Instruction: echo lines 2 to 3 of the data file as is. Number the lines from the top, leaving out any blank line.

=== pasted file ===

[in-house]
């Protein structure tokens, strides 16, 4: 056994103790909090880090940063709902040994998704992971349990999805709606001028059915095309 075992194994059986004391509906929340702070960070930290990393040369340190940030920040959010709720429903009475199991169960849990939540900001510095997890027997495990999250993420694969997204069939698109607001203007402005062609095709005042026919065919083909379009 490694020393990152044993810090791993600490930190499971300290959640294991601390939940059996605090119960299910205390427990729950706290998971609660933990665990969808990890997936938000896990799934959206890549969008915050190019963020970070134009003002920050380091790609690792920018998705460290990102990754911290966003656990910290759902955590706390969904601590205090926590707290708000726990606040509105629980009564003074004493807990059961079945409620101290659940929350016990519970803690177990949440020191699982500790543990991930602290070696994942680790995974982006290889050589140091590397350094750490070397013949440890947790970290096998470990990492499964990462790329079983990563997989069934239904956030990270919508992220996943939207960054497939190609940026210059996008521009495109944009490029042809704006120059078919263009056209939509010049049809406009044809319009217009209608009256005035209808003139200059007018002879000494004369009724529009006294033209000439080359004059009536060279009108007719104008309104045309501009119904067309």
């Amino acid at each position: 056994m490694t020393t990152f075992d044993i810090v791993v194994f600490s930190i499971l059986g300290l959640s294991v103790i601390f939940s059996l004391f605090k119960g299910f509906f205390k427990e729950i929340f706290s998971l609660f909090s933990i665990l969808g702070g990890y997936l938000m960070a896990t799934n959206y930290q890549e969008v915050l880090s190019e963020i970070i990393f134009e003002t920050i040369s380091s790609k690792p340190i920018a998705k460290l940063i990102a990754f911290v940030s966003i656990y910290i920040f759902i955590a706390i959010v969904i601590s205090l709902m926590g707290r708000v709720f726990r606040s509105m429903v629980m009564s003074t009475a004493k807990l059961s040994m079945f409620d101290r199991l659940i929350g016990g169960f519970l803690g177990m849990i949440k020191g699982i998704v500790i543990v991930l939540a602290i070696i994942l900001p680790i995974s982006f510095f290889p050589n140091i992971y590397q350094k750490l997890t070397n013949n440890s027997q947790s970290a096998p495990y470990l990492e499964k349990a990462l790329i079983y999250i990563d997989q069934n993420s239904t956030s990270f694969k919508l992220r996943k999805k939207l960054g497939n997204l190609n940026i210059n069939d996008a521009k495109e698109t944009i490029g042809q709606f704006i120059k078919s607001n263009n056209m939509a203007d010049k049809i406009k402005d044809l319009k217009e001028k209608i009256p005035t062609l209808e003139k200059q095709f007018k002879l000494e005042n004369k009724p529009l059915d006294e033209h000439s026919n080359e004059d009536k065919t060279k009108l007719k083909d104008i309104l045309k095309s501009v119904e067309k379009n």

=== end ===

């Protein structure tokens, strides 16, 4: 056994103790909090880090940063709902040994998704992971349990999805709606001028059915095309 075992194994059986004391509906929340702070960070930290990393040369340190940030920040959010709720429903009475199991169960849990939540900001510095997890027997495990999250993420694969997204069939698109607001203007402005062609095709005042026919065919083909379009 490694020393990152044993810090791993600490930190499971300290959640294991601390939940059996605090119960299910205390427990729950706290998971609660933990665990969808990890997936938000896990799934959206890549969008915050190019963020970070134009003002920050380091790609690792920018998705460290990102990754911290966003656990910290759902955590706390969904601590205090926590707290708000726990606040509105629980009564003074004493807990059961079945409620101290659940929350016990519970803690177990949440020191699982500790543990991930602290070696994942680790995974982006290889050589140091590397350094750490070397013949440890947790970290096998470990990492499964990462790329079983990563997989069934239904956030990270919508992220996943939207960054497939190609940026210059996008521009495109944009490029042809704006120059078919263009056209939509010049049809406009044809319009217009209608009256005035209808003139200059007018002879000494004369009724529009006294033209000439080359004059009536060279009108007719104008309104045309501009119904067309």
């Amino acid at each position: 056994m490694t020393t990152f075992d044993i810090v791993v194994f600490s930190i499971l059986g300290l959640s294991v103790i601390f939940s059996l004391f605090k119960g299910f509906f205390k427990e729950i929340f706290s998971l609660f909090s933990i665990l969808g702070g990890y997936l938000m960070a896990t799934n959206y930290q890549e969008v915050l880090s190019e963020i970070i990393f134009e003002t920050i040369s380091s790609k690792p340190i920018a998705k460290l940063i990102a990754f911290v940030s966003i656990y910290i920040f759902i955590a706390i959010v969904i601590s205090l709902m926590g707290r708000v709720f726990r606040s509105m429903v629980m009564s003074t009475a004493k807990l059961s040994m079945f409620d101290r199991l659940i929350g016990g169960f519970l803690g177990m849990i949440k020191g699982i998704v500790i543990v991930l939540a602290i070696i994942l900001p680790i995974s982006f510095f290889p050589n140091i992971y590397q350094k750490l997890t070397n013949n440890s027997q947790s970290a096998p495990y470990l990492e499964k349990a990462l790329i079983y999250i990563d997989q069934n993420s239904t956030s990270f694969k919508l992220r996943k999805k939207l960054g497939n997204l190609n940026i210059n069939d996008a521009k495109e698109t944009i490029g042809q709606f704006i120059k078919s607001n263009n056209m939509a203007d010049k049809i406009k402005d044809l319009k217009e001028k209608i009256p005035t062609l209808e003139k200059q095709f007018k002879l000494e005042n004369k009724p529009l059915d006294e033209h000439s026919n080359e004059d009536k065919t060279k009108l007719k083909d104008i309104l045309k095309s501009v119904e067309k379009n």